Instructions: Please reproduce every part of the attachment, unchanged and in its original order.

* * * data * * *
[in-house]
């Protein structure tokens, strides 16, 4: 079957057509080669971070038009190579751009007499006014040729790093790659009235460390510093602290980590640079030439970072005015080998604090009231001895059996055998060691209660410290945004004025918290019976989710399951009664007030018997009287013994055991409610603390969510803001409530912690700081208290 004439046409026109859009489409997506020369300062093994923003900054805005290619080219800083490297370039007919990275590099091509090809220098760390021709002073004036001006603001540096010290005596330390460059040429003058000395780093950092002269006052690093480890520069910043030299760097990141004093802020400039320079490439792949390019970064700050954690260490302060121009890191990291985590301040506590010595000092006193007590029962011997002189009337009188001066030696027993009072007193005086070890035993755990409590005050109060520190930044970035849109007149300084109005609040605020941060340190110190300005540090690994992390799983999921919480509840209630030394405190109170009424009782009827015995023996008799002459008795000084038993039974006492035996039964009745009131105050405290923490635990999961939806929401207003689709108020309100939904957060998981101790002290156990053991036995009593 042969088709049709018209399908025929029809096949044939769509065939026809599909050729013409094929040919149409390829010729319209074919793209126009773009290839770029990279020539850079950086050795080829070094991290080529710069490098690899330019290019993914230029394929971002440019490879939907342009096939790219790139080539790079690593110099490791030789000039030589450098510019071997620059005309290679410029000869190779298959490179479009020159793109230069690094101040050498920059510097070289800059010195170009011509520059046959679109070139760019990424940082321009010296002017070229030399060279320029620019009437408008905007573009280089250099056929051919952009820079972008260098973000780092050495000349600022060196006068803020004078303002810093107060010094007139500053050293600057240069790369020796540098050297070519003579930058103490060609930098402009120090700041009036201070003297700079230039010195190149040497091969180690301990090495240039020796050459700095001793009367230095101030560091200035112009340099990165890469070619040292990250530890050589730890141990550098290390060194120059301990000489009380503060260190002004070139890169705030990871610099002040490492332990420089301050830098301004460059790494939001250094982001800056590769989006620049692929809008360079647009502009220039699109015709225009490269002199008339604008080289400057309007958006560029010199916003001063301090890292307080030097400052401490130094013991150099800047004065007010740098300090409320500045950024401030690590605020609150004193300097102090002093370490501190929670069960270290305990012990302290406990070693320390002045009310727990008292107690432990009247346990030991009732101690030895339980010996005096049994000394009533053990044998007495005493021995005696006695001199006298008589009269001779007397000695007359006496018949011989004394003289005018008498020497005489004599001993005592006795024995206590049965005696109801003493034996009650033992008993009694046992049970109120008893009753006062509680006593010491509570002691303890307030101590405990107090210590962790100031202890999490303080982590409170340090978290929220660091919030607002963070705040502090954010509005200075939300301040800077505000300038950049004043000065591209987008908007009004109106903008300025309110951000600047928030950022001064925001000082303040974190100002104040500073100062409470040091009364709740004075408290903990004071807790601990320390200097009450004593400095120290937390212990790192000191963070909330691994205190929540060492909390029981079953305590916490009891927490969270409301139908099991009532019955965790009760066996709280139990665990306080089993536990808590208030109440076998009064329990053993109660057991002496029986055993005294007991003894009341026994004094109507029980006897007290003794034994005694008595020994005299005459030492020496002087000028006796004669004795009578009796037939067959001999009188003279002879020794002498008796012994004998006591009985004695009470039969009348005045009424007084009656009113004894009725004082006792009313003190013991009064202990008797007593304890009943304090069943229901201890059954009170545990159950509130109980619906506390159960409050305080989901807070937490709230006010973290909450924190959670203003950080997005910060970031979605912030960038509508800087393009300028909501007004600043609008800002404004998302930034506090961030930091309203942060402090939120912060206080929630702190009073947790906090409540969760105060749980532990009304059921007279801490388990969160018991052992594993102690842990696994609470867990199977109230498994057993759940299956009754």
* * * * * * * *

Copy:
[in-house]
């Protein structure tokens, strides 16, 4: 079957057509080669971070038009190579751009007499006014040729790093790659009235460390510093602290980590640079030439970072005015080998604090009231001895059996055998060691209660410290945004004025918290019976989710399951009664007030018997009287013994055991409610603390969510803001409530912690700081208290 004439046409026109859009489409997506020369300062093994923003900054805005290619080219800083490297370039007919990275590099091509090809220098760390021709002073004036001006603001540096010290005596330390460059040429003058000395780093950092002269006052690093480890520069910043030299760097990141004093802020400039320079490439792949390019970064700050954690260490302060121009890191990291985590301040506590010595000092006193007590029962011997002189009337009188001066030696027993009072007193005086070890035993755990409590005050109060520190930044970035849109007149300084109005609040605020941060340190110190300005540090690994992390799983999921919480509840209630030394405190109170009424009782009827015995023996008799002459008795000084038993039974006492035996039964009745009131105050405290923490635990999961939806929401207003689709108020309100939904957060998981101790002290156990053991036995009593 042969088709049709018209399908025929029809096949044939769509065939026809599909050729013409094929040919149409390829010729319209074919793209126009773009290839770029990279020539850079950086050795080829070094991290080529710069490098690899330019290019993914230029394929971002440019490879939907342009096939790219790139080539790079690593110099490791030789000039030589450098510019071997620059005309290679410029000869190779298959490179479009020159793109230069690094101040050498920059510097070289800059010195170009011509520059046959679109070139760019990424940082321009010296002017070229030399060279320029620019009437408008905007573009280089250099056929051919952009820079972008260098973000780092050495000349600022060196006068803020004078303002810093107060010094007139500053050293600057240069790369020796540098050297070519003579930058103490060609930098402009120090700041009036201070003297700079230039010195190149040497091969180690301990090495240039020796050459700095001793009367230095101030560091200035112009340099990165890469070619040292990250530890050589730890141990550098290390060194120059301990000489009380503060260190002004070139890169705030990871610099002040490492332990420089301050830098301004460059790494939001250094982001800056590769989006620049692929809008360079647009502009220039699109015709225009490269002199008339604008080289400057309007958006560029010199916003001063301090890292307080030097400052401490130094013991150099800047004065007010740098300090409320500045950024401030690590605020609150004193300097102090002093370490501190929670069960270290305990012990302290406990070693320390002045009310727990008292107690432990009247346990030991009732101690030895339980010996005096049994000394009533053990044998007495005493021995005696006695001199006298008589009269001779007397000695007359006496018949011989004394003289005018008498020497005489004599001993005592006795024995206590049965005696109801003493034996009650033992008993009694046992049970109120008893009753006062509680006593010491509570002691303890307030101590405990107090210590962790100031202890999490303080982590409170340090978290929220660091919030607002963070705040502090954010509005200075939300301040800077505000300038950049004043000065591209987008908007009004109106903008300025309110951000600047928030950022001064925001000082303040974190100002104040500073100062409470040091009364709740004075408290903990004071807790601990320390200097009450004593400095120290937390212990790192000191963070909330691994205190929540060492909390029981079953305590916490009891927490969270409301139908099991009532019955965790009760066996709280139990665990306080089993536990808590208030109440076998009064329990053993109660057991002496029986055993005294007991003894009341026994004094109507029980006897007290003794034994005694008595020994005299005459030492020496002087000028006796004669004795009578009796037939067959001999009188003279002879020794002498008796012994004998006591009985004695009470039969009348005045009424007084009656009113004894009725004082006792009313003190013991009064202990008797007593304890009943304090069943229901201890059954009170545990159950509130109980619906506390159960409050305080989901807070937490709230006010973290909450924190959670203003950080997005910060970031979605912030960038509508800087393009300028909501007004600043609008800002404004998302930034506090961030930091309203942060402090939120912060206080929630702190009073947790906090409540969760105060749980532990009304059921007279801490388990969160018991052992594993102690842990696994609470867990199977109230498994057993759940299956009754």